• avatar

    “Mini ranked the highest among what Power calls mass-market brands.”

    This is some self-contradictory statement. Mini is not a mass market by most measures…

    Wait, I got it. This is sarcasm article – Linc sales are in 70K+. Mini will not hit 30K this year. Mass market…

    The only thing that is good for Mini, you can totally customize your car and in several weeks it will be shipped to you.

  • avatar
    Add Lightness

    If customer want a great sales experience satisfaction while spending $x0,000 on this years transportation appliance, why not blow $500 on a spa for yourself, hire someone to do your negotiating, bring you papers to sign and then deliver the car?
    That sounds like a more enjoyable experience and with the right agent, probably cheaper.
    My most enjoyable sales experience many decades ago were in a very plain building with plywood walls while dealing with a seriously petrolhead salesperson. No glamour or pressure, just lots of cams, carburetors and honest dialogue.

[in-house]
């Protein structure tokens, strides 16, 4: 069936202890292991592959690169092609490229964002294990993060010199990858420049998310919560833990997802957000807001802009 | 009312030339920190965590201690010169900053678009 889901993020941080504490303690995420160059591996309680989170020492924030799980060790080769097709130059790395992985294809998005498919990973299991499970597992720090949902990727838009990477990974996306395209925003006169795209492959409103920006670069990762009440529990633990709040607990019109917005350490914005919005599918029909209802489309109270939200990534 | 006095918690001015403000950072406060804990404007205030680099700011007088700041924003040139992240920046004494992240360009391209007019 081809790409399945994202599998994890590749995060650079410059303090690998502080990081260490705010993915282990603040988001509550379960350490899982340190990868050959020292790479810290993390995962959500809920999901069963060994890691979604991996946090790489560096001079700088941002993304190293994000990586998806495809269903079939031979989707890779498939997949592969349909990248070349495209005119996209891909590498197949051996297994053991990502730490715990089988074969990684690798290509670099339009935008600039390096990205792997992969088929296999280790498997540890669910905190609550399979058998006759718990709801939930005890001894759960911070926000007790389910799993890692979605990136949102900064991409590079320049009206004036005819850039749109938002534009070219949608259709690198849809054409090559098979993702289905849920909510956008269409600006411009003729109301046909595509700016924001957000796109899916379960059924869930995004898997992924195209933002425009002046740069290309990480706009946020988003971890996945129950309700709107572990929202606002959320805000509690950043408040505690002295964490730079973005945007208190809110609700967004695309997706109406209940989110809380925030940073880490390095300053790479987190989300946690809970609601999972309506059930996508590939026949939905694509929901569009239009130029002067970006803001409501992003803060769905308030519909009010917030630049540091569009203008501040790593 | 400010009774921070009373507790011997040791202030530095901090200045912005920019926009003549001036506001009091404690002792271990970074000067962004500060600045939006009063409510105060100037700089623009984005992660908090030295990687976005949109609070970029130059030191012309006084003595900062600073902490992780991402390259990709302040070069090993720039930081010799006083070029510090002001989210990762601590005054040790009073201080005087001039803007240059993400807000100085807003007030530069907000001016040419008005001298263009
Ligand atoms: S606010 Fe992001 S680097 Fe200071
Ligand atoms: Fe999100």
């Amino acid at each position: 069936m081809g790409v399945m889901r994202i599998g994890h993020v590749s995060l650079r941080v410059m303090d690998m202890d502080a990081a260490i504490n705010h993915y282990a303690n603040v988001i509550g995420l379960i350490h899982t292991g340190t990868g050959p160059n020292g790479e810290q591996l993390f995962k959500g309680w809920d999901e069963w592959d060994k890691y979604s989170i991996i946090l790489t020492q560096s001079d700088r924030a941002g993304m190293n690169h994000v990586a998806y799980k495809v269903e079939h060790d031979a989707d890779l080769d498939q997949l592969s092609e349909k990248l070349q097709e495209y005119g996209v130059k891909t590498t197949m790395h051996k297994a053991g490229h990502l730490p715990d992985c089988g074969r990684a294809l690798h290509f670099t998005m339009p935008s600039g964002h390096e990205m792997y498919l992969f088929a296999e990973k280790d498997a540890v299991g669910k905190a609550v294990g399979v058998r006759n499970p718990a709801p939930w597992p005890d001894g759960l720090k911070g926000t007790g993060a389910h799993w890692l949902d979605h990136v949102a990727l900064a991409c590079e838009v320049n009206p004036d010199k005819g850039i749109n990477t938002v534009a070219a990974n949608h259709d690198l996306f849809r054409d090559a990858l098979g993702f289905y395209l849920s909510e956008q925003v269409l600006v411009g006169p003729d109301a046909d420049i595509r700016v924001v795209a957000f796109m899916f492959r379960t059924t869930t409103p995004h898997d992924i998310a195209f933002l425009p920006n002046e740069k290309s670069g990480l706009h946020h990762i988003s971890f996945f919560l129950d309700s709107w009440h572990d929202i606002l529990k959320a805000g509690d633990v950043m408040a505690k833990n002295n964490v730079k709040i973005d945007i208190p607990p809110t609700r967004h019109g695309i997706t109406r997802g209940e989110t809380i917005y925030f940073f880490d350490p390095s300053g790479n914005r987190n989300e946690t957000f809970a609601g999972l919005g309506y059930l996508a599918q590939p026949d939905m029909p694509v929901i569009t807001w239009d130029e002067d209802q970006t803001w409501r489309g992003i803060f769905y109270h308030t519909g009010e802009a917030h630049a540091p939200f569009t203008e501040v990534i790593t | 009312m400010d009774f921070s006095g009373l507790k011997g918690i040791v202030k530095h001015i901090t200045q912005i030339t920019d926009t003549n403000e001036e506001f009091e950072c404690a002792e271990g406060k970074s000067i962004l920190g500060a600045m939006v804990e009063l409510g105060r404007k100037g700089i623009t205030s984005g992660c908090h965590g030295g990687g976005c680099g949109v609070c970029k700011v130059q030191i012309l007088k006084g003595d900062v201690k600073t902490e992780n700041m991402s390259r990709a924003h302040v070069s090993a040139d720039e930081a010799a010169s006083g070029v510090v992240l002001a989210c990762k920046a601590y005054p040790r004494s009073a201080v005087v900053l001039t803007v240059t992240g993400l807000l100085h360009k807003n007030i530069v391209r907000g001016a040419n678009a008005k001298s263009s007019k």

• avatar

    Shame then that Lincoln now sells nothing but SUVs in size S to XL. I would’ve appreciated a third generation MKZ (Zephyr?) with an interior comparable to what they’ve done with the ’21 Nautilus, but since they’re no longer interested in sedan buyers, I won’t be visiting a Lincoln showroom any time soon.

    • 0 avatar

      “but since they’re no longer interested in sedan buyers”

      um actually buyers aren’t interested in sedans. Don’t you know sitting higher in a vehicle is the new luxury?

    • 0 avatar

      When the latest MKZ came out, the review published here focused on what I consider to be minor points like the unlamented obsession with “DLO fail”’ whatever that was. It completely missed how good a car it is.

      • 0 avatar

        Yes! They absolutely did, especially at the highest trim level. My ‘19 MKZ is my second fully loaded MKZ. I loved my last one, a 2016 3.7L AWD Reserve, and actually signed the papers on my 2019 MKZ without ever having driven it. My request for the sales guy was specific: black on black, AWD 3.0TT Reserve II, with the targa-style roof, Revel Ultima stereo, etc etc.

        I knew I would be happy with it, knew all the specs, but still wasn’t prepared for what an outstanding vehicle this is. It’s an absolute joy to drive. As Car and Driver said of this engine in 2017: